We investigated the significance of serum ferritin levels in pegylated interferon (PEG-IFN) and ribavirin (RBV) combination therapy for chronic hepatitis C (CHC) and examined its correlation with serum alanine aminotransferase (ALT) levels during therapy and response to the therapy.
A total of 175 patients with CHC received the combination therapy. Correlations between serum ferritin levels and serum ALT levels at 12 and 24 weeks of therapy were examined. Differences in serum ferritin levels during therapy between patients with sustained viral response (SVR) and non-SVR were also examined.
Only 24 (13.7%) and 20 (11.4%) patients showed elevated serum ALT levels (> or = 70 IU/l) at 12 and 24 weeks of therapy, respectively. There was no correlation between serum ferritin levels and ALT levels. Ninety-five (54.3%) of 175 patients achieved SVR. Serum ferritin levels increased dramatically in both SVR and non-SVR groups after starting the therapy and were significantly higher in the SVR group throughout the therapy.
Serum ferritin level increases during PEG-IFN and RBV combination therapy; however, it did not correlate with either serum ALT level or the total dose of RBV. Higher serum ferritin levels during combination therapy appear to be associated with favorable therapeutic response.
"In the current study the correlation between the degree of hemolysis and on-treatment serum ferritin levels was insignificant. Other investigators reported similar results [Ferrara et al., 2009; Ladero et al., 2009; Yada et al., 2010]. However, hemolysis may have a minor contribution to serum ferritin levels only during the first month of antiviral treatment [Ferrara et al., 2009]. "
[Show abstract][Hide abstract] ABSTRACT: An increase in serum ferritin levels during combined interferon-ribavirin treatment in chronic patients infected with hepatitis C virus (HCV) can occur. A study was conducted to determine whether observing the kinetics of serum ferritin levels during antiviral therapy, may assist in predicting the rate of sustained virological response. The kinetics of serum ferritin levels during antiviral therapy in treatment-naive, adherent patients with chronic HCV who had early virological response were characterized. Thirteen patients achieved sustained virological response (group 1) while eight patients did not (group 2). Pre-treatment serum ferritin levels were higher in group 2 patients. During antiviral therapy, serum ferritin levels increased in both groups. On treatment, the median increase (compared to baseline) and the calculated rate of the increase in serum ferritin levels was higher in group 1 patients (874% vs. 272%, P < 0.05, 63%/week vs. 13%/week, P = 0.024, respectively). Red blood cell lysis did not contribute to the increase in serum ferritin level. Post-treatment (1st month) serum ferritin levels in group 1 patients were lower than in group 2 patients. In addition, the degree of decline in the 1st month serum ferritin levels (from peak levels) in group 1 patients was higher (76% vs. 49%, P = 0.039). Measuring serum ferritin levels during antiviral therapy in HCV patients who had an early virological response may assist in predicting sustained virological response.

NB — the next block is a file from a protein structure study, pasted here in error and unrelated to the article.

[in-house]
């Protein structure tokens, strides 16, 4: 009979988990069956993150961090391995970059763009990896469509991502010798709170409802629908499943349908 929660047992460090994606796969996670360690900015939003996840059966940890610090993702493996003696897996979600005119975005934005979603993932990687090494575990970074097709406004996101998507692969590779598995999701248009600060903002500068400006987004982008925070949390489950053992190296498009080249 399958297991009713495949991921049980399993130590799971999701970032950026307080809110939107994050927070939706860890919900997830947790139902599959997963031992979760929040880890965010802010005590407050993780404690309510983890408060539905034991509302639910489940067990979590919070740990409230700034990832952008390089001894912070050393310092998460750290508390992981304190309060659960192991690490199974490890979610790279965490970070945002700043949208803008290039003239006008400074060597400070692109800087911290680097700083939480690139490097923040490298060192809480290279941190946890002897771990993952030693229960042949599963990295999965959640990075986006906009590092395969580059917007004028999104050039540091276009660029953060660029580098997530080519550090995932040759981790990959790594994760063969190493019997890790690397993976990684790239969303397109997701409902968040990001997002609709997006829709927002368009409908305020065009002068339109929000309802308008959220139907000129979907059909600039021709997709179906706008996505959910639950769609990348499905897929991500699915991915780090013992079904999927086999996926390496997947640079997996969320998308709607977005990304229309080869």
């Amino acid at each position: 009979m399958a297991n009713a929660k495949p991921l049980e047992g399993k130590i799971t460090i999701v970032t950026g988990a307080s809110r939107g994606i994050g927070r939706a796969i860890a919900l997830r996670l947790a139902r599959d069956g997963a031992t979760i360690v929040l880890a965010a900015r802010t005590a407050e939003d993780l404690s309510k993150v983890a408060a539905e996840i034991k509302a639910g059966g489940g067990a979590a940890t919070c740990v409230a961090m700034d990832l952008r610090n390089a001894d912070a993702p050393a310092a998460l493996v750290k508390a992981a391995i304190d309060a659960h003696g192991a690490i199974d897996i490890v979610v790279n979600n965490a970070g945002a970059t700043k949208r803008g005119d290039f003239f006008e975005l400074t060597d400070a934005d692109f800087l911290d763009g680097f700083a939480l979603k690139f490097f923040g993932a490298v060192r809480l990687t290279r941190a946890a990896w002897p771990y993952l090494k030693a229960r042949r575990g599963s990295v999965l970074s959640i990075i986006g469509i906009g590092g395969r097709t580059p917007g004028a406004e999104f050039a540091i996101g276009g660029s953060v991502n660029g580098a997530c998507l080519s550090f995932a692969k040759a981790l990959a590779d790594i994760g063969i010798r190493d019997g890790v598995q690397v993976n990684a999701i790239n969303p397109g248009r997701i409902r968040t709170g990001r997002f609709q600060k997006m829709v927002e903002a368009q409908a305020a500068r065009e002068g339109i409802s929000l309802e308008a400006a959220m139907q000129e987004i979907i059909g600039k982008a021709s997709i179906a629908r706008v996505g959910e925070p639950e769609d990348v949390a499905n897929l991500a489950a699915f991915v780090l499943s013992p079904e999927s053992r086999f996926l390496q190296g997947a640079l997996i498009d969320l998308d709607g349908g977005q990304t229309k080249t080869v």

Journal of Medical Virology 07/2011; 83(7):1262-8. DOI:10.1002/jmv.22093 · 2.35 Impact Factor
[Show abstract][Hide abstract] ABSTRACT: Elevated serum ferritin levels may reflect a systemic inflammatory state as well as increased iron storage, both of which may contribute to an unfavorable outcome of chronic hepatitis C (CHC). We therefore performed a comprehensive analysis of the role of serum ferritin and its genetic determinants in the pathogenesis and treatment of CHC. To this end, serum ferritin levels at baseline of therapy with pegylated interferon-alpha and ribavirin or before biopsy were correlated with clinical and histological features of chronic hepatitis C virus (HCV) infection, including necroinflammatory activity (N = 970), fibrosis (N = 980), steatosis (N = 886), and response to treatment (N = 876). The association between high serum ferritin levels (> median) and the endpoints was assessed by logistic regression. Moreover, a candidate gene as well as a genome-wide association study of serum ferritin were performed. We found that serum ferritin ≥ the sex-specific median was one of the strongest pretreatment predictors of treatment failure (univariate P < 0.0001, odds ratio [OR] = 0.45, 95% confidence interval [CI] = 0.34-0.60). This association remained highly significant in a multivariate analysis (P = 0.0002, OR = 0.35, 95% CI = 0.20-0.61), with an OR comparable to that of interleukin (IL)28B genotype. When patients with the unfavorable IL28B genotypes were stratified according to high versus low ferritin levels, SVR rates differed by > 30% in both HCV genotype 1- and genotype 3-infected patients (P < 0.001). Serum ferritin levels were also independently associated with severe liver fibrosis (P < 0.0001, OR = 2.67, 95% CI = 1.68-4.25) and steatosis (P = 0.002, OR = 2.29, 95% CI = 1.35-3.91), but not with necroinflammatory activity (P = 0.3). Genetic variations had only a limited impact on serum ferritin levels. Conclusion: In patients with CHC, elevated serum ferritin levels are independently associated with advanced liver fibrosis, hepatic steatosis, and poor response to interferon-alpha-based therapy.
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